Despite signs economic growth in the U.S. may be moderating, Bank of America is doubling down with its digital push, betting the momentum in that area can cushion the blow from declining interest income.
In the past couple of years, Bank of America has been spending billions of dollars to grow its digital business. The efforts appear to be paying off. When the Charlotte, North Carolina bank reported first-quarter earnings earlier this week it said it ended the three month period with 27.1 million mobile banking customers that use the app regularly. That’s up 9% on a year-over-year basis. Meanwhile, Zelle, the peer-to-peer payment service had 5.4 million users at the end of the quarter while its take on the voice-activated digital assistant–Erica– now has 6.3 million users. As it stands, 77% of its deposit transactions are completed through digital methods.
It’s also gearing up to roll out a digital portal dubbed Life Plan that helps users achieve financial goals based on the stages of their lives. The platform will be customizable and provide advice and tips focused on different financial stages whether it’s purchasing a home, paying for college or saving for retirement.
“Financial services is going through a massive transformation. We know that building lifelong relationships is what really helps them achieve financial goals,” David Tyrie, head of advanced solutions and digital banking at Bank of America said. “Whether things are good or bad, whether you (customers) are doing well or not doing well the objective is to help everybody achieve their best financial life.”
When it comes to analyzing Bank of America’s prospects, fintech is becoming an increasingly important component. It’s not driving the stock like declining interest income will but it is something investors are mindful of. “This is an area that the majority of banks are thinking hard about,” John Jordan, a portfolio manager at Janus Henderson Investors said. “As one of the largest banks in the U.S. Bank of America has the scale advantage for some of these tech investments and digital opportunities. That doesn’t mean they can rest on their laurels.”
Bank of America isn’t alone. In addition to its traditional rivals, the company has to contend with fintechs that have been entering financial markets and disrupting them. It’s happening in consumer banking, lending, and payments. They are garnering lofty valuations along the way as venture capitalists pour billions of dollars into their business ideas. That hasn’t been lost on the big banks. After a period of resistance, they are now creating similar technology via internal developments, acquisitions, and partnerships.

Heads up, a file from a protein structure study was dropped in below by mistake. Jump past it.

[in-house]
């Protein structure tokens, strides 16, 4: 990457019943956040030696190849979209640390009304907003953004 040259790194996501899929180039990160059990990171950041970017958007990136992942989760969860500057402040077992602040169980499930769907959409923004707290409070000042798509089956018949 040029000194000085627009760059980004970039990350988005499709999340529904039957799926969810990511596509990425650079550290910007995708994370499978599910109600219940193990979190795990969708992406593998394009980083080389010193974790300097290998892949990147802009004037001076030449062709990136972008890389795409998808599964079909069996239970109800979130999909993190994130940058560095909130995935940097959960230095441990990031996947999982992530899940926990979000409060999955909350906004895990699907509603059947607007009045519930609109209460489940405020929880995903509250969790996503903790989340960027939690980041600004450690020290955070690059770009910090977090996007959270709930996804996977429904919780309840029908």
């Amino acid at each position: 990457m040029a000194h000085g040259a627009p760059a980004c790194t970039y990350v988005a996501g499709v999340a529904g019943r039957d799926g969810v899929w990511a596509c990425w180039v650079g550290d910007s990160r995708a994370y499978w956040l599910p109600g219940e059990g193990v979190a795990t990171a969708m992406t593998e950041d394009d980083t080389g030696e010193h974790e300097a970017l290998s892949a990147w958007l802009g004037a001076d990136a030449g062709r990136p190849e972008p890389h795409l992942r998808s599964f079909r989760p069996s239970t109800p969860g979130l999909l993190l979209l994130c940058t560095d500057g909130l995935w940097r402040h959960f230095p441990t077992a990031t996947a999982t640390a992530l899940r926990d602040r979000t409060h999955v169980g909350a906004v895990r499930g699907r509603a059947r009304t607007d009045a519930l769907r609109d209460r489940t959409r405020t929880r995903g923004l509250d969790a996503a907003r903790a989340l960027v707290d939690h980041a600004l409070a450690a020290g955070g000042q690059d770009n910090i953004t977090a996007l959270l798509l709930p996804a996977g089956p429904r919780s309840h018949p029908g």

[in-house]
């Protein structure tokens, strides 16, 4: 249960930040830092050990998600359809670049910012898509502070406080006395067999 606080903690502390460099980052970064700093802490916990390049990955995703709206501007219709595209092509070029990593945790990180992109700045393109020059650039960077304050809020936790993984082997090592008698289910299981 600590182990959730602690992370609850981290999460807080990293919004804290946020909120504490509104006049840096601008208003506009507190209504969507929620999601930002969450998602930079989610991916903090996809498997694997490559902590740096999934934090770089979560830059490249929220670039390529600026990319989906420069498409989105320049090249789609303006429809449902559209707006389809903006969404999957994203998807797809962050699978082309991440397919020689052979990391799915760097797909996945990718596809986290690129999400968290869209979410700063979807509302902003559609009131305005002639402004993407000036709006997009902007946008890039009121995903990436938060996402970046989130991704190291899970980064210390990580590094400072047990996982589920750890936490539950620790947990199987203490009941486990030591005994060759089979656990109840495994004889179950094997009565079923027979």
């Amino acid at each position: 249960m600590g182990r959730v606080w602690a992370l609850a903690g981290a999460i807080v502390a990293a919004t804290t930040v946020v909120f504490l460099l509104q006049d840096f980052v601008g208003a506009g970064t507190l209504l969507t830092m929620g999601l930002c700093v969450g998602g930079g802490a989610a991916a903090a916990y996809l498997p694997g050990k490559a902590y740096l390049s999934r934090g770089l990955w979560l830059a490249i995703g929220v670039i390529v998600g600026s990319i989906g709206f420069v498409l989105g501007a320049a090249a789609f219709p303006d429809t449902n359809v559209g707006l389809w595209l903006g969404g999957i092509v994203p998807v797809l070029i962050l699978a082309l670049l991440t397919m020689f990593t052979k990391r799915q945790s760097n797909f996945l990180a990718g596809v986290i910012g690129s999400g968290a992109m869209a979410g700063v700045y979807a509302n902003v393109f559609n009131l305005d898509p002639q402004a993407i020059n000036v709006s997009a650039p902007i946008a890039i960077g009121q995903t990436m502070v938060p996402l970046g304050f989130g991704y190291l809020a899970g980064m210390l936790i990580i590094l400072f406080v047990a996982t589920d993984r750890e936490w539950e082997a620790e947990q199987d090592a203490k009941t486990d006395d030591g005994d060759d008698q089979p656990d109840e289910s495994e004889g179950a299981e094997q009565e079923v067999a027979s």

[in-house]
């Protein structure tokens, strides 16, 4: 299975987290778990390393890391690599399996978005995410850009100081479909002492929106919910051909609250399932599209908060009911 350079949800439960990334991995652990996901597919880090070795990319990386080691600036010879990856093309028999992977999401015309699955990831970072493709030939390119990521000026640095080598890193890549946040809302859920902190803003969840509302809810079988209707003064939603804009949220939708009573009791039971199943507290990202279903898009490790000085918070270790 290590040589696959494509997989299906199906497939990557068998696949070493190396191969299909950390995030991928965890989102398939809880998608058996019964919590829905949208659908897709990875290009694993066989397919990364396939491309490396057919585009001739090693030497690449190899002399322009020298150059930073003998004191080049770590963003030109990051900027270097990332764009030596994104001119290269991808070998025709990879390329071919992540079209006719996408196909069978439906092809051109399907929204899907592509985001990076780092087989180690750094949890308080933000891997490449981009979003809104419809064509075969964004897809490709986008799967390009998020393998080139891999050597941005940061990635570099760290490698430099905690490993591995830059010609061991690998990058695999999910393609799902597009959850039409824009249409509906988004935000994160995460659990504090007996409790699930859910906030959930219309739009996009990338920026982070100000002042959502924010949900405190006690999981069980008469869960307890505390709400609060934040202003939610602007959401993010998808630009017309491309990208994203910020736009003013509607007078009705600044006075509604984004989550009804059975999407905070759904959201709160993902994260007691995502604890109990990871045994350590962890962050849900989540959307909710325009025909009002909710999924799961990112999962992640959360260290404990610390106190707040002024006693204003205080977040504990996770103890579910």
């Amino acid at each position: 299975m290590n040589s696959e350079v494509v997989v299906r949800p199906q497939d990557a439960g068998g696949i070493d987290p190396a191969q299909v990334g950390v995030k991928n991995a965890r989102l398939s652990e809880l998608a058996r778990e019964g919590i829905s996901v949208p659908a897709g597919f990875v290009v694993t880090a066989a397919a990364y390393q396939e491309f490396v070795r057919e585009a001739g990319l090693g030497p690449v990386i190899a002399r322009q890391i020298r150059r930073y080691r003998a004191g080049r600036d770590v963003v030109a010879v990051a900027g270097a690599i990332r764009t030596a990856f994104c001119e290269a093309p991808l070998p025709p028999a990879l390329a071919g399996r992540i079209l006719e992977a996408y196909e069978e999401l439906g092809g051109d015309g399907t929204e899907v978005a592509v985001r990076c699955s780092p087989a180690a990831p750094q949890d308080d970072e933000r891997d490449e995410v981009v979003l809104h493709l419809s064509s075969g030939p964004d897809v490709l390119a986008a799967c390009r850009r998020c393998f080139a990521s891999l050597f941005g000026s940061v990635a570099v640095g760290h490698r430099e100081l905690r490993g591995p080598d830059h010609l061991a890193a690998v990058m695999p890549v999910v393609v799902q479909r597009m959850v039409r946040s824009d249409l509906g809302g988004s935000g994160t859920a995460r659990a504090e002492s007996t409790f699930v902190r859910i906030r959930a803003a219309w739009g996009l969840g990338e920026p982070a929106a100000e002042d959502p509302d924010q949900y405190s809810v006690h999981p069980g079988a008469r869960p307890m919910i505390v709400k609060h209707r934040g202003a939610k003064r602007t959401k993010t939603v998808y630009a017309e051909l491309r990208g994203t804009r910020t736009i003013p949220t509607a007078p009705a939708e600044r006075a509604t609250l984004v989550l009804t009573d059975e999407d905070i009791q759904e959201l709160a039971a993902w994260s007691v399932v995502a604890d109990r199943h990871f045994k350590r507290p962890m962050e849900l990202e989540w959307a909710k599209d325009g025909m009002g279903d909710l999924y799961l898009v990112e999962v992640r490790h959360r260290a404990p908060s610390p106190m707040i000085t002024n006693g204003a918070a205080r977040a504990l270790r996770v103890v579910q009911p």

For Bank of America, partnering is one strategy, but a lot of the work is being done internally with a focus on digital services for saving, borrowing and investing. There’s also a huge heaping of personalization. Take Erica for one example. Thanks to artificial intelligence and machine learning when asked, Erica can tick off a list of recurring payments in a bank account and provide insight into spending habits. With personalization, the bank can provide actionable advice at the right time instead of listing information that may not be applicable to the customer. It wants to cater to everyone from the pay-to-pay check consumers to the couple with more complex wealth management needs. “The wow factor is how the experience comes across,” said Tyrie. “Technology is secondary.”
On top of the digital layers, Bank of America is leveraging its physical branches, betting customers still need some hand-holding or advice from time to time. That may not be true of the youngest millennials. New research from FIS, the financial technology company, found 65% of millennials between the ages of 18 and 26 never used a branch at all in the prior month. Nevertheless, Tyrie said Bank of America’s network of financial centers is the key to bringing it all together. “I own the digital side for Bank of America as well as the Financial Centers. There’s a reason they are integrated into one push,” he said.
Complacency doesn’t appear to be on the radar of Bank of America either. In conjunction with its earnings report it said that while technology spending has been about $3 billion a year for several years now it will be 10% higher in 2019, thanks to savings from the tax overhaul. That sends a positive signal to investors who are looking for any evidence the bank could rein in spending to contend with a slowing economy. That’s not to say it was all positive for Bank of America when it reported earnings this week. The company did warn expense levels this year and in 2020 may be different given it increased the level of spending to support its physical and digital expansion and to increase the minimum wage it pays employees. “Investing in technology is very important for Bank of America and for other banks. Some of that is done in-house, some of that is done with the help of third parties and some of that is done through partnerships or investments,” said Janus Henderson’s Jordan. “Bank of America has done a good job but they will continue to need to invest and innovate.”
Date: April 25, 2019